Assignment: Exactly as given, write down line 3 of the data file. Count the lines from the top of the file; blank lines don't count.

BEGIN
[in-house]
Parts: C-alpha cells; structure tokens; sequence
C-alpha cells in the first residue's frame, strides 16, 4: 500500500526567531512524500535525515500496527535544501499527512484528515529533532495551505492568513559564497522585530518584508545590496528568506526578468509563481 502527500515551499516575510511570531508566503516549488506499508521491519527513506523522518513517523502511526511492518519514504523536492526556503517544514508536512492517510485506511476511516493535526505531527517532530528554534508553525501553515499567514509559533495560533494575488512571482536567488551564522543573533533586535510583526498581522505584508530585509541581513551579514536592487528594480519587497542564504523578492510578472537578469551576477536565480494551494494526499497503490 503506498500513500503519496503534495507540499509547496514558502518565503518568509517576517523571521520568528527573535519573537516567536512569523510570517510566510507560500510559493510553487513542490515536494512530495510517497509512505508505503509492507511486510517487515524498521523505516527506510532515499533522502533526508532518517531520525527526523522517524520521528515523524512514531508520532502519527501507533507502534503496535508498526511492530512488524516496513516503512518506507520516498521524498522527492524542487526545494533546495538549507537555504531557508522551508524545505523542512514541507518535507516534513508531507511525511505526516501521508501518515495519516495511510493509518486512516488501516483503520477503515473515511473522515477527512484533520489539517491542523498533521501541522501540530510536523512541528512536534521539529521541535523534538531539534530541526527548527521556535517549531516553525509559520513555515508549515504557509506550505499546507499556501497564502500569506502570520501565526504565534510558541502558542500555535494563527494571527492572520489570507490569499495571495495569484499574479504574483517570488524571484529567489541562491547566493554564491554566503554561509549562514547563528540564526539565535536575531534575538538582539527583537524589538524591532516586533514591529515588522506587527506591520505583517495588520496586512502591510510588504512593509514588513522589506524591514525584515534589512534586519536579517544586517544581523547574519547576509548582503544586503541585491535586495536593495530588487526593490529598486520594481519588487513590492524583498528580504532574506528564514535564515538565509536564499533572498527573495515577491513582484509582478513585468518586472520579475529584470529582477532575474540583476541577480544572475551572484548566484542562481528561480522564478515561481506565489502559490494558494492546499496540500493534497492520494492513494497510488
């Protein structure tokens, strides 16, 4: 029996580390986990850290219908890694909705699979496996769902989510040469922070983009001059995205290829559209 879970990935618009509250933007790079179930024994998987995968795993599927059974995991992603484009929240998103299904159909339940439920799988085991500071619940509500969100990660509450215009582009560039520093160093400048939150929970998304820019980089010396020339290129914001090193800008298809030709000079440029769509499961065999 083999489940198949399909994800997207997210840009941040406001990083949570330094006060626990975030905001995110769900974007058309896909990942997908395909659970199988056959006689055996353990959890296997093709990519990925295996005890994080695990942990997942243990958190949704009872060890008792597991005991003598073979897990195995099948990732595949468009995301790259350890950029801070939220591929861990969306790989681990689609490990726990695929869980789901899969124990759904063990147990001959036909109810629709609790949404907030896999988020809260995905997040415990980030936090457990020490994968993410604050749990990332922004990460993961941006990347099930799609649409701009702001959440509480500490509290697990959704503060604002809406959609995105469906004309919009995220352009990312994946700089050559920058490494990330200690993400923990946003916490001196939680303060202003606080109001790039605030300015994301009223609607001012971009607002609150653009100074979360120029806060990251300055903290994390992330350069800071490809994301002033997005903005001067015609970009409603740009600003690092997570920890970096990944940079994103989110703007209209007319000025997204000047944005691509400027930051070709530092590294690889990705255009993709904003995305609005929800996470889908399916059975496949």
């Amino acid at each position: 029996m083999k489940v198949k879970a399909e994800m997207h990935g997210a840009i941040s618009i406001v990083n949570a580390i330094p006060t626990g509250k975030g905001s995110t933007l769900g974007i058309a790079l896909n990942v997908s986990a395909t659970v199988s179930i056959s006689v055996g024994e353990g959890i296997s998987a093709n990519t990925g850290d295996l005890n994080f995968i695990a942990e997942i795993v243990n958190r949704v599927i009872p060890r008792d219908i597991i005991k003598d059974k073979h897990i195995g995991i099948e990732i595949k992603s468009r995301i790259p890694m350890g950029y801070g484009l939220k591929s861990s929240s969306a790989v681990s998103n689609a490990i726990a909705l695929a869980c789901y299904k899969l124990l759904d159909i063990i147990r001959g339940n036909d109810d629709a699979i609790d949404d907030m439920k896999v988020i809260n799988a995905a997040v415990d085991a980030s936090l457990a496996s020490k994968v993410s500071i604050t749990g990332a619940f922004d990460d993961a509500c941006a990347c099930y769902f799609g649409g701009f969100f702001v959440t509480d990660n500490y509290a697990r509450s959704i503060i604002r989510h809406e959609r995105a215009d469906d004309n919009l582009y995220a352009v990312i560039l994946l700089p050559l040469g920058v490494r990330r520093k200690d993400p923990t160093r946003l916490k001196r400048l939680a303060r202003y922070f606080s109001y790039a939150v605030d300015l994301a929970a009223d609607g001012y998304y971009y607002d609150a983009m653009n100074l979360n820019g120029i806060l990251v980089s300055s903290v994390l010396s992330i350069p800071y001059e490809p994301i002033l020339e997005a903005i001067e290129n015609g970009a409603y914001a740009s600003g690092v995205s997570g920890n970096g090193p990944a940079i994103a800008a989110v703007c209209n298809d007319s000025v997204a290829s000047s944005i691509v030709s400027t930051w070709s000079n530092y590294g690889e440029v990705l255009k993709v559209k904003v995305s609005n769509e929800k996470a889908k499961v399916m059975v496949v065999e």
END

C-alpha cells in the first residue's frame, strides 16, 4: 500500500526567531512524500535525515500496527535544501499527512484528515529533532495551505492568513559564497522585530518584508545590496528568506526578468509563481 502527500515551499516575510511570531508566503516549488506499508521491519527513506523522518513517523502511526511492518519514504523536492526556503517544514508536512492517510485506511476511516493535526505531527517532530528554534508553525501553515499567514509559533495560533494575488512571482536567488551564522543573533533586535510583526498581522505584508530585509541581513551579514536592487528594480519587497542564504523578492510578472537578469551576477536565480494551494494526499497503490 503506498500513500503519496503534495507540499509547496514558502518565503518568509517576517523571521520568528527573535519573537516567536512569523510570517510566510507560500510559493510553487513542490515536494512530495510517497509512505508505503509492507511486510517487515524498521523505516527506510532515499533522502533526508532518517531520525527526523522517524520521528515523524512514531508520532502519527501507533507502534503496535508498526511492530512488524516496513516503512518506507520516498521524498522527492524542487526545494533546495538549507537555504531557508522551508524545505523542512514541507518535507516534513508531507511525511505526516501521508501518515495519516495511510493509518486512516488501516483503520477503515473515511473522515477527512484533520489539517491542523498533521501541522501540530510536523512541528512536534521539529521541535523534538531539534530541526527548527521556535517549531516553525509559520513555515508549515504557509506550505499546507499556501497564502500569506502570520501565526504565534510558541502558542500555535494563527494571527492572520489570507490569499495571495495569484499574479504574483517570488524571484529567489541562491547566493554564491554566503554561509549562514547563528540564526539565535536575531534575538538582539527583537524589538524591532516586533514591529515588522506587527506591520505583517495588520496586512502591510510588504512593509514588513522589506524591514525584515534589512534586519536579517544586517544581523547574519547576509548582503544586503541585491535586495536593495530588487526593490529598486520594481519588487513590492524583498528580504532574506528564514535564515538565509536564499533572498527573495515577491513582484509582478513585468518586472520579475529584470529582477532575474540583476541577480544572475551572484548566484542562481528561480522564478515561481506565489502559490494558494492546499496540500493534497492520494492513494497510488